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Sony Hackers Knew Details Of Sony's Entire IT Infrastructure
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Technocrati
Technocrati,
User Rank: Ninja
12/8/2014 | 4:47:55 PM
Re: "Shut it all down"

@Joe  Exactly. This is the real truth of it all. It is blatantly evident that most enterprise security is well behind the abilities of serious hackers.   

Those in positions of responsibility should understand this - but often they "drink their own Kool-Aid".   Admit there are only so many things that can be done once compromised and it is just a matter of time before you are.

 

So when the act does happen - you immediate cut losses and that means among other considerations - to "Shut it Down ! "

ODA155
ODA155,
User Rank: Ninja
12/8/2014 | 12:10:58 PM
Re: insider?
@Sara Peters,... I don't want to paste the link, but have you seen this news today...

 

Sony Suffers Further Attacks
Disruptions Follow 'Unprecedented' Hack Attack
ODA155
ODA155,
User Rank: Ninja
12/8/2014 | 12:01:27 PM
Re: "Shut it all down"
@anon0601247988,... Read their charter... the NSA is NOT a law enforcement body, they cannot "go after" anyone... beside what would you have them do? Maybe Sony and these other corporations should take security more seriously, as for "Joe the Plummer"... who cares what he reads of if he can read?
Sara Peters
Sara Peters,
User Rank: Author
12/8/2014 | 10:03:12 AM
Re: insider?
@Adam Boone  Thanks! And I agree with you: there's always the possibility that a) the people who claim responsibility for the attack didn't actually commit it in the first place, and b) the attackers give misinformation to throw investigators off the trail. I wonder if we'll ever find out what really happened here.
Louisb924
Louisb924,
User Rank: Apprentice
12/8/2014 | 9:54:39 AM
Re: Backups?
1) The malware (or other malware/rootkit that made the compromise possible) may be on the backup.

2) Credentials were compromised. Sure, they can restore, and just get everything re-hacked. At least there's nothing to get compromised now by onlookers who now have those compromised credentials. To put it all back up now is to give another shot at unauthorized access, imho.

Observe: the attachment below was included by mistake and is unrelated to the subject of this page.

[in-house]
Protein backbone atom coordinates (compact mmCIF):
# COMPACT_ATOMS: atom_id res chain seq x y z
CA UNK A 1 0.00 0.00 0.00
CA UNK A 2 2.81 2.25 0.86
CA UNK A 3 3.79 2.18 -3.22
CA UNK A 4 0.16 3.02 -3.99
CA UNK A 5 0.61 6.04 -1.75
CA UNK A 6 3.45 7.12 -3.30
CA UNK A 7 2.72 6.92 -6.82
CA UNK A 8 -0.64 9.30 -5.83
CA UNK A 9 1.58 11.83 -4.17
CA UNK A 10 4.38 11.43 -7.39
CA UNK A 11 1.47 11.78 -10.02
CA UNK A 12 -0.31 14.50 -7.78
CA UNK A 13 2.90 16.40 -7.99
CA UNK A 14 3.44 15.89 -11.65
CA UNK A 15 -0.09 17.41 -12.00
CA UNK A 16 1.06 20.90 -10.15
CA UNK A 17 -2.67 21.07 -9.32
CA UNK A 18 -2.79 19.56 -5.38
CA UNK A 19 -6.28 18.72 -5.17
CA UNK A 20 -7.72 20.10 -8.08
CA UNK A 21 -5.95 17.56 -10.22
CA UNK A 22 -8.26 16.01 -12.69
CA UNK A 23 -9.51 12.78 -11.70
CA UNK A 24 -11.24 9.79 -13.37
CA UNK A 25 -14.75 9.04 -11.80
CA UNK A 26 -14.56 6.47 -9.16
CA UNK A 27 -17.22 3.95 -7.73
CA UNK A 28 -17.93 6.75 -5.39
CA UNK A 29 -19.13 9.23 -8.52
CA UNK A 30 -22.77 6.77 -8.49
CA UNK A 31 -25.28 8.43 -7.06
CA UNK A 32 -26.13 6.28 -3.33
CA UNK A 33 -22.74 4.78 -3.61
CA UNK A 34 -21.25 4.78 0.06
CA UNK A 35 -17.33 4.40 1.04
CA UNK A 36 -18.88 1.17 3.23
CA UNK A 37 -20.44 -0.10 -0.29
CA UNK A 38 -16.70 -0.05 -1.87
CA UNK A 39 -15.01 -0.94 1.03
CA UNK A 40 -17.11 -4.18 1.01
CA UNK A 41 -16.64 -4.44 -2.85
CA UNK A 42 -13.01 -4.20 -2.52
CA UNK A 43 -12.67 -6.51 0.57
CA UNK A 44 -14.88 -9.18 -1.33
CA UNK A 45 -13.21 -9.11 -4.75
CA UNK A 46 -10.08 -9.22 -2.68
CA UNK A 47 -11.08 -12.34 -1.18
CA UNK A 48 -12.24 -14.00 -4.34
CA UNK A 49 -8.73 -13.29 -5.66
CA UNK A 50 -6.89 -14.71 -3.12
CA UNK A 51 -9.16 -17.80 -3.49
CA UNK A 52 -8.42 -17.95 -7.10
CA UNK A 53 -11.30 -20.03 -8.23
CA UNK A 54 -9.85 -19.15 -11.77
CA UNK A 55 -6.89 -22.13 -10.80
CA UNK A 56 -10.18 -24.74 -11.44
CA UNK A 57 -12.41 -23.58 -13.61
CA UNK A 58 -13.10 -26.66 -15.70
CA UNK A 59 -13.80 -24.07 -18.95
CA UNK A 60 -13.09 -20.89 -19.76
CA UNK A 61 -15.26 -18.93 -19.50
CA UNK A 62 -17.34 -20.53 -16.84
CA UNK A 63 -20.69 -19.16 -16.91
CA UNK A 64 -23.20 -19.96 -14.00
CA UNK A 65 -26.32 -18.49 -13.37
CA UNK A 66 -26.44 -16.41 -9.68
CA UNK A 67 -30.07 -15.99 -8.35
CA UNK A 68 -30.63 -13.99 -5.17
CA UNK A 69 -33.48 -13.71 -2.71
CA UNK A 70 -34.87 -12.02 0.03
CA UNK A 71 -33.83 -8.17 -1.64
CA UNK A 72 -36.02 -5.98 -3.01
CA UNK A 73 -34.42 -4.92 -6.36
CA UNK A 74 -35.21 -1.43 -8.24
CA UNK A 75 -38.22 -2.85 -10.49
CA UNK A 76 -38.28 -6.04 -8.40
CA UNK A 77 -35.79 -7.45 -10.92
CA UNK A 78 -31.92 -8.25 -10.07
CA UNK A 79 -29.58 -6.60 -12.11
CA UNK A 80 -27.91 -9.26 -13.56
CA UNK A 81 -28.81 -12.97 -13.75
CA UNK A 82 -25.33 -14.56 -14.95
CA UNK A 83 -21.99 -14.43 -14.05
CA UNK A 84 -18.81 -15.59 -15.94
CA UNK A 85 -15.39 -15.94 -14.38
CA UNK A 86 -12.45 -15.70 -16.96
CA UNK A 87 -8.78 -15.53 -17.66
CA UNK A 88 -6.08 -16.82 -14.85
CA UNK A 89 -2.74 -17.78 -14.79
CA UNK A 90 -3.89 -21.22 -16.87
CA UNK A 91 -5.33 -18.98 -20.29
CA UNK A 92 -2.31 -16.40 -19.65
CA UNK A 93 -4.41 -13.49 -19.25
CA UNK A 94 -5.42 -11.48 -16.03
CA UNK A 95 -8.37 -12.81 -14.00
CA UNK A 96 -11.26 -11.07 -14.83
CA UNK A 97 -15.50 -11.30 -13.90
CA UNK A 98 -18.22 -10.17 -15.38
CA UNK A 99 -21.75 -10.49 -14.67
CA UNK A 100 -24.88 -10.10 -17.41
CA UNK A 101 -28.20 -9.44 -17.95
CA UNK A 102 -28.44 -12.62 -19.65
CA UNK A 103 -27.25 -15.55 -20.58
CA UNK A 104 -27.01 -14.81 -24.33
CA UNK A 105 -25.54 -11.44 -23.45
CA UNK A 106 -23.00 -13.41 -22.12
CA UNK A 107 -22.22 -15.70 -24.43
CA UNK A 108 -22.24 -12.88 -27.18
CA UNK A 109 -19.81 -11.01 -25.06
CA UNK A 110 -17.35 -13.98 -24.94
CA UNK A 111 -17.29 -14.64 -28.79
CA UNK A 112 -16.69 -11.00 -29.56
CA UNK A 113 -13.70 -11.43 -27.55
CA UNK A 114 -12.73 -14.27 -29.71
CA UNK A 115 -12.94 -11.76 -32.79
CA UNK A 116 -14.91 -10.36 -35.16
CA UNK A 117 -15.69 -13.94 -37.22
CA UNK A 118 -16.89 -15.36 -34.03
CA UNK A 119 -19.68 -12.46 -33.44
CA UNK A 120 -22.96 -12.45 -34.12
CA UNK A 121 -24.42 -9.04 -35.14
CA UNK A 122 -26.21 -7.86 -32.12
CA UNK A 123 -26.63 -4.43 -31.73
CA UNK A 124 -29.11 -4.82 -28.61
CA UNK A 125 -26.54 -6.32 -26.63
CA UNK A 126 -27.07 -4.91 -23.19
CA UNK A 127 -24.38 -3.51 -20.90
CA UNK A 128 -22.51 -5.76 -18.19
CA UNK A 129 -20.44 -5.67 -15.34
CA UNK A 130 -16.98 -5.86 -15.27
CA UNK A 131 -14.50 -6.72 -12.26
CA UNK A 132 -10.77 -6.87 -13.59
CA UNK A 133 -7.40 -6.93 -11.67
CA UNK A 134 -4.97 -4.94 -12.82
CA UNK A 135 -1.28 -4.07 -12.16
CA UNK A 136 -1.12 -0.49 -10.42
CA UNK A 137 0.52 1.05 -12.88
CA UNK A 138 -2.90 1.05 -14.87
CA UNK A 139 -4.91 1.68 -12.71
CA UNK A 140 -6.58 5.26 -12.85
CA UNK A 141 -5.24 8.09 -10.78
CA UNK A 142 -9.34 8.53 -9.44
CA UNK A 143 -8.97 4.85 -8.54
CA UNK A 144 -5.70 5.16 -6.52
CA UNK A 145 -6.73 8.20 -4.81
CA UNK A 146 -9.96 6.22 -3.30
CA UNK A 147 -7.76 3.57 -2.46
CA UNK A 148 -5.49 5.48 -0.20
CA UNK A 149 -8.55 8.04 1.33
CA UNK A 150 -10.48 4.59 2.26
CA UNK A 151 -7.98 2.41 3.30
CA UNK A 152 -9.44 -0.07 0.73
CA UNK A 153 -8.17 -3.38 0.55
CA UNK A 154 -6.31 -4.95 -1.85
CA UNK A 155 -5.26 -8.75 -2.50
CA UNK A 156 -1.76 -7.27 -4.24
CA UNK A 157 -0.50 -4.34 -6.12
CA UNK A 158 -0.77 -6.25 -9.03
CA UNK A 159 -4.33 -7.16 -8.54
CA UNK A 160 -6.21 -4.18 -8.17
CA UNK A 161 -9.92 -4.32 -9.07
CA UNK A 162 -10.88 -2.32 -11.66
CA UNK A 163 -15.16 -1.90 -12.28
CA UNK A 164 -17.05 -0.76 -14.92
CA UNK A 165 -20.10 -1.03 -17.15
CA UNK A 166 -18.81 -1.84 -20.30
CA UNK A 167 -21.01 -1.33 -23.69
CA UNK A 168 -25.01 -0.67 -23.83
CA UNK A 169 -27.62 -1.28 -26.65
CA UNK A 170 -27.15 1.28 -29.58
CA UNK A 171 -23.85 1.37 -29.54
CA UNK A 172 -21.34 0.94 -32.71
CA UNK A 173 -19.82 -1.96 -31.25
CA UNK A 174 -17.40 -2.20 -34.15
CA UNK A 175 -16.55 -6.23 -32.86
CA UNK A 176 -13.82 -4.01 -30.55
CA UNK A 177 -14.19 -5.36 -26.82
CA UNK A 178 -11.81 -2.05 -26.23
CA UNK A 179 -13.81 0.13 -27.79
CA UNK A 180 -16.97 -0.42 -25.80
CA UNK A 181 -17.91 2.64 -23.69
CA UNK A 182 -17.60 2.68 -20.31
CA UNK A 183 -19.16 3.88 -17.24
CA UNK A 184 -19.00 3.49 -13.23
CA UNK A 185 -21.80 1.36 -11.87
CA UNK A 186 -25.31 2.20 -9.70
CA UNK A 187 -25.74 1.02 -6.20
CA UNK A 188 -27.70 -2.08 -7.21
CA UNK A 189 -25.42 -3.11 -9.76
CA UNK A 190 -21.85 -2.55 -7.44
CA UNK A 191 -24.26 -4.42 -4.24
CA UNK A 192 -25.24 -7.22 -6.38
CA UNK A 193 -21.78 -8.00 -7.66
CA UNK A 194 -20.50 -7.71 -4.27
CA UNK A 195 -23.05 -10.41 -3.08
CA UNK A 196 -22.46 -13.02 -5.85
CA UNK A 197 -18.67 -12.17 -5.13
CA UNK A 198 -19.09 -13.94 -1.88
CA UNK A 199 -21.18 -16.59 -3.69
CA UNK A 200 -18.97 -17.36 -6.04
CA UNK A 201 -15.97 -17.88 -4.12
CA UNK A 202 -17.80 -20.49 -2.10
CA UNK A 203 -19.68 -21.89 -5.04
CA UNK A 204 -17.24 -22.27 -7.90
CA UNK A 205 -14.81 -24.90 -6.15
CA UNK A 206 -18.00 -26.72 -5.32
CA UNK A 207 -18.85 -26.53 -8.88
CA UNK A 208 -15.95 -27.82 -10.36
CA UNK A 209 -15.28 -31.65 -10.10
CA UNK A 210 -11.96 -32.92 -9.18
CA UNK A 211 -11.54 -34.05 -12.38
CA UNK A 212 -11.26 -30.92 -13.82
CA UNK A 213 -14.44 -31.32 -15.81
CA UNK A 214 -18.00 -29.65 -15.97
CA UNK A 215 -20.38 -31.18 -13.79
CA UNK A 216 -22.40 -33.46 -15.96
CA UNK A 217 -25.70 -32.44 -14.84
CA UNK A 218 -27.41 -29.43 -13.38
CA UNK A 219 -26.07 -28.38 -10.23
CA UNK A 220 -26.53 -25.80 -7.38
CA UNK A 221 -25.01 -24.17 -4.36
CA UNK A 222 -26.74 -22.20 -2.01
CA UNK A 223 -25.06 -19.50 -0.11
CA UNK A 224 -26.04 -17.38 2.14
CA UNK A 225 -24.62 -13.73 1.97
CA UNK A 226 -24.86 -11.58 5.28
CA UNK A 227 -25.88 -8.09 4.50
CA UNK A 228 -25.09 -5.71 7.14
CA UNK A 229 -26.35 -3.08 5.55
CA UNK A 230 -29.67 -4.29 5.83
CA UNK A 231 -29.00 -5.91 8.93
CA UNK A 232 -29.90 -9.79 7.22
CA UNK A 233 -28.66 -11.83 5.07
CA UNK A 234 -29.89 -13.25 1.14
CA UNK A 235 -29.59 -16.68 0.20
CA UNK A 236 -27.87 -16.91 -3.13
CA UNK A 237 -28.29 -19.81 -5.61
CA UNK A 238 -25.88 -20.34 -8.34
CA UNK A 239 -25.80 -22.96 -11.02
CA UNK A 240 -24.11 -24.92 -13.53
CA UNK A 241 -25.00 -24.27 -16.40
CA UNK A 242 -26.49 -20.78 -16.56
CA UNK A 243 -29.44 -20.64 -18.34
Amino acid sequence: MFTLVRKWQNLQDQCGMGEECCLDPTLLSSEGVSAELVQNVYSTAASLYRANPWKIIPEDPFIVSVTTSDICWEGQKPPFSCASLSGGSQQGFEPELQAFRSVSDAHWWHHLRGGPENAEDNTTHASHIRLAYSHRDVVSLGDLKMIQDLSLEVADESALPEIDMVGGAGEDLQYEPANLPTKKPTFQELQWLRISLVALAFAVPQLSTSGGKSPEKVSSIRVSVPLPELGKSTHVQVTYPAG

anon0601247988
anon0601247988,
User Rank: Apprentice
12/8/2014 | 3:53:40 AM
Re: "Shut it all down"
Hang on! The NSA who hoovers up every single bit of data in its various forms the world over can have someone arrested for viewing a suspicious web page for example, but not prevent or go after the folks who do this sort of thing? I guess what books Joe the plumber gets from the library are of more interest to them than things like actual criminals?
Joe Stanganelli
Joe Stanganelli,
User Rank: Ninja
12/7/2014 | 9:49:58 PM
"Shut it all down"
The "shut it all down" advice is especially well-taken.  At a major information security conference I attended recently, pretty much those exact words were used to describe the tack one must take when other voices in an organization are saying, "Oh, we can't do that, blah blah blah."

It's all about knowing what your crown jewels are -- that which you are willing to disrupt your business to protect -- and doing what it takes to protect them.  That's where the real ROI of security comes in.
Technocrati
Technocrati,
User Rank: Ninja
12/6/2014 | 11:00:15 PM
Layoffs and Payback ?

".....And they knew everything there was to know about Sony's IT infrastructure."

 

Sounds like a disgruntled ex-employee or two ( or ten )  to me.

Technocrati
Technocrati,
User Rank: Ninja
12/6/2014 | 10:56:51 PM
Sony Please Take Heed.....

"Shut it all down,"

 

I have been saying that for years when it comes to Sony.

Technocrati
Technocrati,
User Rank: Ninja
12/6/2014 | 10:54:42 PM
Sony's Form Of Tech (Job) Security

...The FBI released a flash alert this week, which did not explicitly mention Sony, but warned of a wiper malware that "has the capability to overwrite a victim host's master boot record (MBR) and all data files."

 

 

Sounds like alot of re-imaged machines to me.

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